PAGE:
Georgian 1714-1830 and Victorian 1837-1901 – Also specific to Britain, these periods are named after the rulers of the time. The Georgian period covers the back-to-back reigns of kings George I through IV. The Empire period falls into the latter Georgian era. Queen Victoria reigned from 1837–1901, and a range of styles came and went while she was on the throne
Restoration 1815-1830 – The period in French fashion that spans the short-lived return of the Bourbons to the French throne. This roughly coincides with the Biedermeier period in Austria and Central Europe. The Restoration ended with a revolution that established a constitutional monarchy, followed by yet another in 1848, a time of unrest throughout Europe, with people in the streets in Britain, Germany, Hungary, and Bohemia
the empire look
The first whispers of Empire style were already stirring at the time of Marie Antoinette. Herself a symbol of the playful, gaudy Rococo, she was known to disappear off to her country estate occasionally, where she tended to wear looser, casual gowns.
After the French Revolution, fashion experienced a sea change. Gowns retained their narrow waistlines and broad skirts but were less ornate, and new elements began to appear, such as bodices inspired by the gentlemen’s Redingote (an overcoat with a double row of buttons).
Around 1790, a strong classical trend hit the fashion world. There wasn’t a niche of cultural life that Antiquity didn’t reach – architecture, painting, interior decor. Europe began to import large quantities of fine cotton fabrics from India that were just perfect for making simple, flowing dresses, a style known as á la chemise, from the French word for a shift, which they very much resembled. The new style, which looked an awful lot like the things women had worn beneath their gowns just the year before, were a nod to the simple gowns of ancient Greece and Rome that people knew from classical sculptures.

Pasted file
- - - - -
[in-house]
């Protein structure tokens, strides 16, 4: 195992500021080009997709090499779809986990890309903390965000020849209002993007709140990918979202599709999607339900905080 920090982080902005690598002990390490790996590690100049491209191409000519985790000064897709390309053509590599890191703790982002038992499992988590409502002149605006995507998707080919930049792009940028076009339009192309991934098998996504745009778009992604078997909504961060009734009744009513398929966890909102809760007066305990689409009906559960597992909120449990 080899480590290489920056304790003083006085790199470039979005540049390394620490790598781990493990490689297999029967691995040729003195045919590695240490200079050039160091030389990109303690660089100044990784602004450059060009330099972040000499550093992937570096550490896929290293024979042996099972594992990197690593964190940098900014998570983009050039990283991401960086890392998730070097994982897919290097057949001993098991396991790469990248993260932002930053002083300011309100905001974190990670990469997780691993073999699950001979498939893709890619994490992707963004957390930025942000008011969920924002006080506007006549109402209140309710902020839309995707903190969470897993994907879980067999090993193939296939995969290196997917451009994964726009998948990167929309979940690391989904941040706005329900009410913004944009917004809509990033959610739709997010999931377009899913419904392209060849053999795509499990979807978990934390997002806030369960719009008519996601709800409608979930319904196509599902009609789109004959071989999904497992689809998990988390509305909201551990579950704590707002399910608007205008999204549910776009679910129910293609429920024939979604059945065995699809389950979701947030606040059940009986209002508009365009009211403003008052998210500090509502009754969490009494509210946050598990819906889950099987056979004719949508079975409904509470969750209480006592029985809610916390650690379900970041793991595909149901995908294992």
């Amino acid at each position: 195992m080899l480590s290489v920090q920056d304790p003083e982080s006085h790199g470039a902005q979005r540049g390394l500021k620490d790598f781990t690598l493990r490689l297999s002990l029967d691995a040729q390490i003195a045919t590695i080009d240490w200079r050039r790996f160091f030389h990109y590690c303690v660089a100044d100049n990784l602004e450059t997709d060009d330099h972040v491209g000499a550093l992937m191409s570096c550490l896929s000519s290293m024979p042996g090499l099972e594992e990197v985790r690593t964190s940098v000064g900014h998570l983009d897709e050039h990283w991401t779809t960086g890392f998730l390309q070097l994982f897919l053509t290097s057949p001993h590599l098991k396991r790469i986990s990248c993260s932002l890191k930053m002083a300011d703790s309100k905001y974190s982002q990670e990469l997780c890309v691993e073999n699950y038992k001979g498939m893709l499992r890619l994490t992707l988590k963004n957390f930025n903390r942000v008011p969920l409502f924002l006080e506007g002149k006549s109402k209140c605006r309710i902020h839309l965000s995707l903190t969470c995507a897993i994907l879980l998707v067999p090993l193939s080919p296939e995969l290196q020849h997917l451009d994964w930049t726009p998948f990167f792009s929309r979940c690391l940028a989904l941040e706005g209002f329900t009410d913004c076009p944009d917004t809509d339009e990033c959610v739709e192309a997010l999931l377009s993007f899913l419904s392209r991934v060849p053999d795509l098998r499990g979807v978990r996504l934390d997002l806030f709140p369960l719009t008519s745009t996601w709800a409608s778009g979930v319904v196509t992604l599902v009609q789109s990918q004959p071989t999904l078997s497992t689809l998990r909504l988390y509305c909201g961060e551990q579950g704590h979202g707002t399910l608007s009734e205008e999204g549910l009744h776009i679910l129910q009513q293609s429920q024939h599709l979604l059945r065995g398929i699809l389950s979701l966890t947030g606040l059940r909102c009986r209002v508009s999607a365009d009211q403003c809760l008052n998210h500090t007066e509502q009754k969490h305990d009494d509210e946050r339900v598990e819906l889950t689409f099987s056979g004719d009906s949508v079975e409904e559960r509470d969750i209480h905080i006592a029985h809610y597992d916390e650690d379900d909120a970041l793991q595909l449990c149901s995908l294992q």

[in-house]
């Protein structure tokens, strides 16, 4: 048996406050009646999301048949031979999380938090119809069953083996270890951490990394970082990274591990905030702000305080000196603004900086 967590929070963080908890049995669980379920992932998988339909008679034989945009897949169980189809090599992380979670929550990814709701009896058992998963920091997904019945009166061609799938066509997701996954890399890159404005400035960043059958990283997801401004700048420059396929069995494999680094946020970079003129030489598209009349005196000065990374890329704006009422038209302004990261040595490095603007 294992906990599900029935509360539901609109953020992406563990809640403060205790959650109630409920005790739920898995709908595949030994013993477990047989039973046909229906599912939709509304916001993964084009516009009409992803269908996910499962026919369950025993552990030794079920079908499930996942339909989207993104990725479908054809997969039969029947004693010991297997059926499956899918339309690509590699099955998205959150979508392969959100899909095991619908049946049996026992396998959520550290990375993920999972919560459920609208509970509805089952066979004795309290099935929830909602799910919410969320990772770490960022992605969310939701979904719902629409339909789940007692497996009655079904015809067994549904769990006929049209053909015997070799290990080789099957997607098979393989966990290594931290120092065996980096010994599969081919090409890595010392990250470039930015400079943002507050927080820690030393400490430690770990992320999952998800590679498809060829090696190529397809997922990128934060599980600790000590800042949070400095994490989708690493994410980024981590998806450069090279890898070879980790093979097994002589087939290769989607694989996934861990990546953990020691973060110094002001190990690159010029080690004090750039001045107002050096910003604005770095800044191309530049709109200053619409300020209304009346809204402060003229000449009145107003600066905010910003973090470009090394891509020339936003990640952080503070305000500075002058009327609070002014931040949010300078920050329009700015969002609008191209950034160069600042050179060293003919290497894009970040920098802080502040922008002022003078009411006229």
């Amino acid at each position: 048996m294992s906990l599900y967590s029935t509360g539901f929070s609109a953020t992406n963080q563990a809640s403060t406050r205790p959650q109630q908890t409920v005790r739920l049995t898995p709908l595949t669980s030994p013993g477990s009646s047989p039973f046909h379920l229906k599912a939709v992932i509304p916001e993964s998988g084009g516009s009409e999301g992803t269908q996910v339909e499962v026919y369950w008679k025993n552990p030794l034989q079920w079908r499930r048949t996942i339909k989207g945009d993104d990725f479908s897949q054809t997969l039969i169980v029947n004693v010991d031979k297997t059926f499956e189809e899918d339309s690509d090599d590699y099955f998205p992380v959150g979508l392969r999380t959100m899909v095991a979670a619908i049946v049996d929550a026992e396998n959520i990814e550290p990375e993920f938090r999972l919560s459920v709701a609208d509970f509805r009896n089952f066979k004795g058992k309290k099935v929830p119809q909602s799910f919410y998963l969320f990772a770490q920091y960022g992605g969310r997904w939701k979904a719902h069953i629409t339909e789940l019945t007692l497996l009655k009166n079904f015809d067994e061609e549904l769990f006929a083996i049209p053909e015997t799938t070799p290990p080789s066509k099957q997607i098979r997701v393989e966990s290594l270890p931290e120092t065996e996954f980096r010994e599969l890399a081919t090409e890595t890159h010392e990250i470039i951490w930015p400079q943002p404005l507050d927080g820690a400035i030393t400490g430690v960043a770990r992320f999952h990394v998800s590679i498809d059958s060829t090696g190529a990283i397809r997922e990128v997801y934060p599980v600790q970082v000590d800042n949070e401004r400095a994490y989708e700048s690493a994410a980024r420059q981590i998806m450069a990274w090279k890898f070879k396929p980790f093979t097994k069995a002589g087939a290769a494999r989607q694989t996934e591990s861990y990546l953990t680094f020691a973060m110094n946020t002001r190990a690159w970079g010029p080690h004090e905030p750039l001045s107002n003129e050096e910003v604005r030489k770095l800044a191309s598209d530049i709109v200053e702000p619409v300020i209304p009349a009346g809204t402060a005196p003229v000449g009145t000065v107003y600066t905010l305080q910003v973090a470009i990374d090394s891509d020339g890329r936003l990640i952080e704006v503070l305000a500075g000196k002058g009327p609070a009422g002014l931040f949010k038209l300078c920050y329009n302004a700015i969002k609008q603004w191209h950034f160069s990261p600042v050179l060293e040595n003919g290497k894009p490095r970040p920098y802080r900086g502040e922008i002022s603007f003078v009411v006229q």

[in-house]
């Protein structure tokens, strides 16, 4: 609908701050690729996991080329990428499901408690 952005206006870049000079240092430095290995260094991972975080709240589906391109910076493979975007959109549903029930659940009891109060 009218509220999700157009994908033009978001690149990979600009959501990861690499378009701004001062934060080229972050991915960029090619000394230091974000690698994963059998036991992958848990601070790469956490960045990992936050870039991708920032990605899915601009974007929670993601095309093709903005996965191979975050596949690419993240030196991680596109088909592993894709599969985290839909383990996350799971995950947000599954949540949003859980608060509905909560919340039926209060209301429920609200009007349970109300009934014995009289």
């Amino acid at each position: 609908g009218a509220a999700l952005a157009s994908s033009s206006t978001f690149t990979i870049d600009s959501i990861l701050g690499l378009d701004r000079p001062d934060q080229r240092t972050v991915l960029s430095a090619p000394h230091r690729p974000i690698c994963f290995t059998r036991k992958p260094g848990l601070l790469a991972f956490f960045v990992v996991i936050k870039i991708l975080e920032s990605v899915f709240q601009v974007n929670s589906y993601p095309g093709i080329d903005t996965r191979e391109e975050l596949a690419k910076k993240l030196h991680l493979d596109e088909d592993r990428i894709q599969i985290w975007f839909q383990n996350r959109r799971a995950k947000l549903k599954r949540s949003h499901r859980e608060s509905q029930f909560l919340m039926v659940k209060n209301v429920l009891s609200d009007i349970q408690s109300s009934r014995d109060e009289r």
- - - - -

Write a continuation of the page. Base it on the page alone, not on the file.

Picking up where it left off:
Chemise gowns were of simple construction, little more than a shift made of cotton muslin and tied just below the bust with a ribbon. Some had a more finished bodice that ended just below the bustline in a straight or slightly flared skirt. Sleeves were worn short and slightly shirred, puffed, or ruffled.
These white gowns could be lightly decorated with embroidery, lace, or ribbons in white or a pale color. Seamstresses used a very light touch so as not to disrupt the simplicity of the dress. Women wore nothing underneath, or at the most a flimsy knitted shift.
Those who weren’t comfortable in the chemise style, opted for more conservative gowns and wore an undershirt, a bodice like a soft corset, or a simple straight slip
Some refused to dress in the new fashion entirely, sticking with older styles. This tendency is well depicted in the mentioned Netflix production Bridgerton, where some characters dress in pre-revolutionary styles while others sport the trendier Empire silhouette. Whatever you may think of the authenticity of the series, this historical situation is one point that the creators nailed
The chemise craze lost steam around 1810 and once again people started to wear colors, heavier fabrics, and more ornamentation. The neckline rose and scarves and collars covered cleavage. There’s no doubt that the European winter weather played its part. The “muslin plague” – diseases like pneumonia and kidney inflammation that could be traced to overexposure in inadequate clothing – claimed the lives of more than one fashionista who ventured out on a frosty day in a featherweight gown.